Rep. Chris Smith (NJ-04) gave the following remarks during House floor debate today of the Pain-Capable Unborn Child Protection Act:
We all dread it. Avoid it. Even fear it. And we all go to extraordinary lengths to mitigate its severity and duration.
There are Kermit Gosnells all over America today inflicting not only violence, cruelty and death on very young children—but excruciating pain as well.
Many Americans—including some who self-identify as pro-choice— were shocked and dismayed by the Gosnell exposé and trial. Perhaps the decade’s long culture of denial and deceptive marketing has made it difficult to see and understand a disturbing reality. Even after forty years of abortion on demand—and over 55 million dead babies and millions of wounded mothers—many, until Gosnell, somehow construed abortion as victimless and painless. That has changed. There are two victims in every abortion—the mother and her unborn child. Three if twins are involved.
The brutality of severing the spines of defenseless babies—euphemistically called “snipping” by Gosnell—has finally peeled away the benign façade of the billion dollar abortion industry.
It may come as a shock to many, but according to the Americans United for Life Legal Defense Fund, the United States is one among only four nations in the world that allows abortions for any reason after viability, and is currently one of only nine nations that allows abortion after 14 weeks gestation. That subset consists of Canada, China, Great Britain, North Korea, the Netherlands, Singapore, Sweden, Vietnam, and the United States. We are far outside the global mainstream.
Like Gosnell, abortionists all over America decapitate, dismember and chemically poison babies to death each and every day. That’s what they do. Americans are connecting the dots and asking whether what Gosnell did is really any different than what other abortionists do. A D&E abortion—a common method after 14 weeks—is a gruesome, pain-filled act that literally rips and tears to pieces the body parts of a child.
The Pain-Capable Unborn Child Protection Act is a modest but necessary attempt to at least protect babies who are 20 weeks old—and pain-capable—from having to suffer and die from abortion.
A majority of Americans, including and especially women, support what we are trying to do. According to the Gallup poll, 64% of Americans believe that abortion should not be permitted in the second three months of pregnancy. 80% say abortion should not be permitted in the last three months of pregnancy. The Polling Company found that 63% of women believe that abortion should not be permitted after the point where substantial medical evidence says that the unborn child can feel pain.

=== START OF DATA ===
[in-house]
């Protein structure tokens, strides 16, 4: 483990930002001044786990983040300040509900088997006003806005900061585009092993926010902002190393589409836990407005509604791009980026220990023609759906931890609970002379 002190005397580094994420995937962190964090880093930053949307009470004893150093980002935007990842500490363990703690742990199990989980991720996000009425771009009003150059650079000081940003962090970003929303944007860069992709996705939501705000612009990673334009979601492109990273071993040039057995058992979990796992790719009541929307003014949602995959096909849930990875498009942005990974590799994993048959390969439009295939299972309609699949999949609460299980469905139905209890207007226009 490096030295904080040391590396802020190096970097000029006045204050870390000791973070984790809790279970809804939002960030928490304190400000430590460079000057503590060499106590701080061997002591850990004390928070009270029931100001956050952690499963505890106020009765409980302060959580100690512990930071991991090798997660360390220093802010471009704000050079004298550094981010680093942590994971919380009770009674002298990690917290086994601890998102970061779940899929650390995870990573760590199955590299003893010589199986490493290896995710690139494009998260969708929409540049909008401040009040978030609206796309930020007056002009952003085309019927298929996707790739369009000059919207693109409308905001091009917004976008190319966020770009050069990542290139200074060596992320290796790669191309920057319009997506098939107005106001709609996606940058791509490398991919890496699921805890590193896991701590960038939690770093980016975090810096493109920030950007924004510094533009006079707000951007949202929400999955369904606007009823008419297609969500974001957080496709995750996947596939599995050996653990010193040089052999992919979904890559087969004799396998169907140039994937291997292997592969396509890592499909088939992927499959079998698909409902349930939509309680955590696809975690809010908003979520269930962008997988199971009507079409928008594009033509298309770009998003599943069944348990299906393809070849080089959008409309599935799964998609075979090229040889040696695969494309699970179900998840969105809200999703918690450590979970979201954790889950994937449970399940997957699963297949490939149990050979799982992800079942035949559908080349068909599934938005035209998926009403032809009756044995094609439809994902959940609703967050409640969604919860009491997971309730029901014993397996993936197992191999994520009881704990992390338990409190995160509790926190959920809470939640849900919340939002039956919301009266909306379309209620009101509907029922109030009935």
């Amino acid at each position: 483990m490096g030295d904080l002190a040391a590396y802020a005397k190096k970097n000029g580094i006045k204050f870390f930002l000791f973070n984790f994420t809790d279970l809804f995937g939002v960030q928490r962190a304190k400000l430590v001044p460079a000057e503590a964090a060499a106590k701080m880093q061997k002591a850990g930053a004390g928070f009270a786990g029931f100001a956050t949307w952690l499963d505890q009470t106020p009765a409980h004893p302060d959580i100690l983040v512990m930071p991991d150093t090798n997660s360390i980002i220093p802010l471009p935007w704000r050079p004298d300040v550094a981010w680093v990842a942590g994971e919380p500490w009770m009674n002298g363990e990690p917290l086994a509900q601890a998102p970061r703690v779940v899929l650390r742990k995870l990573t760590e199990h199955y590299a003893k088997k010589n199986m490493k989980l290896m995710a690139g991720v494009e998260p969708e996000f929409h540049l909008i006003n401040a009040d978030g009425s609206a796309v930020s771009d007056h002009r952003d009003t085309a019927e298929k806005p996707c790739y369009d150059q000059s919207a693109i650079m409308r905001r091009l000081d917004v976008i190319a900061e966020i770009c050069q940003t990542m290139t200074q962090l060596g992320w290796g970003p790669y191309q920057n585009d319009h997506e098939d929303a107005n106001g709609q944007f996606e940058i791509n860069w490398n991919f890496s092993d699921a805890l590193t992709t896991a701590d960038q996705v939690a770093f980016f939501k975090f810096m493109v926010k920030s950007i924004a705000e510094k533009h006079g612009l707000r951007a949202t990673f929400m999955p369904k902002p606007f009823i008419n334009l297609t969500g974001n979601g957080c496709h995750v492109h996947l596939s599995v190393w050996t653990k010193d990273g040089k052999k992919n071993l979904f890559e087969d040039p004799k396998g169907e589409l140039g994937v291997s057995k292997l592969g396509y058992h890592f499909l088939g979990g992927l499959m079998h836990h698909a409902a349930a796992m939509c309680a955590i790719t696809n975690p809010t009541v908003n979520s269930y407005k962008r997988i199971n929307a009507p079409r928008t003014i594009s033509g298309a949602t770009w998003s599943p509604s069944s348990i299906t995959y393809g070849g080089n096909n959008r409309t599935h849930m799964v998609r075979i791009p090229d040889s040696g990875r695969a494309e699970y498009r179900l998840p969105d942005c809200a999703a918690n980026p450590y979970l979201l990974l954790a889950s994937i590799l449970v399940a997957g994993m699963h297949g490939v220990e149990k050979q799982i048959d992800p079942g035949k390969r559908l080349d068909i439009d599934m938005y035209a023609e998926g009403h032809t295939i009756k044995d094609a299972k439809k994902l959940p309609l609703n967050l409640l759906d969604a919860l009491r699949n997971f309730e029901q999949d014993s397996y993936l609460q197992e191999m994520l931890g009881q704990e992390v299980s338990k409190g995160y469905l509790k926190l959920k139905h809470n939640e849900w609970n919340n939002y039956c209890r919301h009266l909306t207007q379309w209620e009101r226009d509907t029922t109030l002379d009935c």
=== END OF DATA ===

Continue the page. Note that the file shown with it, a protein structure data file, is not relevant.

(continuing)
The Pain-Capable Unborn Child Protection Act recognizes the medical evidence that unborn children feel pain. One leading expert in the field of fetal pain, Dr. Kanwaljeet S. Anand at the University of Tennessee, stated in his expert report commissioned by the U.S. Department of Justice, “It is my opinion that the human fetus possesses the ability to experience pain from 20 weeks of gestation, if not earlier, and the pain perceived by a fetus is possibly more intense than that perceived by term newborns or older children.”
Surgeons entering the womb to perform corrective procedures on unborn children have seen those babies flinch, jerk and recoil from sharp objects and incisions. Ultrasound technology shows unborn babies at 20 weeks post-fertilization and earlier react physically to outside stimuli such as sound, light and touch.
Surgeons routinely administer anesthesia to unborn children in the womb before performing lifesaving surgeries, and this has been associated with a decrease in the baby’s stress hormone levels during the medical procedure.
Dr. Colleen A. Malloy, Assistant Professor, Division of Neonatology at Northwestern University in her testimony before the House Judiciary Committee in May 2012 said, “[w]hen we speak of infants at 22 weeks LMP [Note: this is 20 weeks post fertilization], for example, we no longer have to rely solely on inferences or ultrasound imagery, because such premature patients are kicking, moving, reacting, and developing right before our eyes in the Neonatal Intensive Care Unit.”
“In today’s medical arena, we resuscitate patients at this age and are able to witness their ex-utero growth and development. Medical advancement and technology have enabled us to improve our ability to care for these infants…In fact, standard of care for neonatal intensive care units requires attention to and treatment of neonatal pain,” Dr. Malloy testified. She continued, “[t]hus, the difference between fetal and neonatal pain is simply the locale in which the pain occurs. The receiver’s experience of the pain is the same. I could never imagine subjecting my tiny patients to horrific procedures such as those that involve limb detachment or cardiac injection.”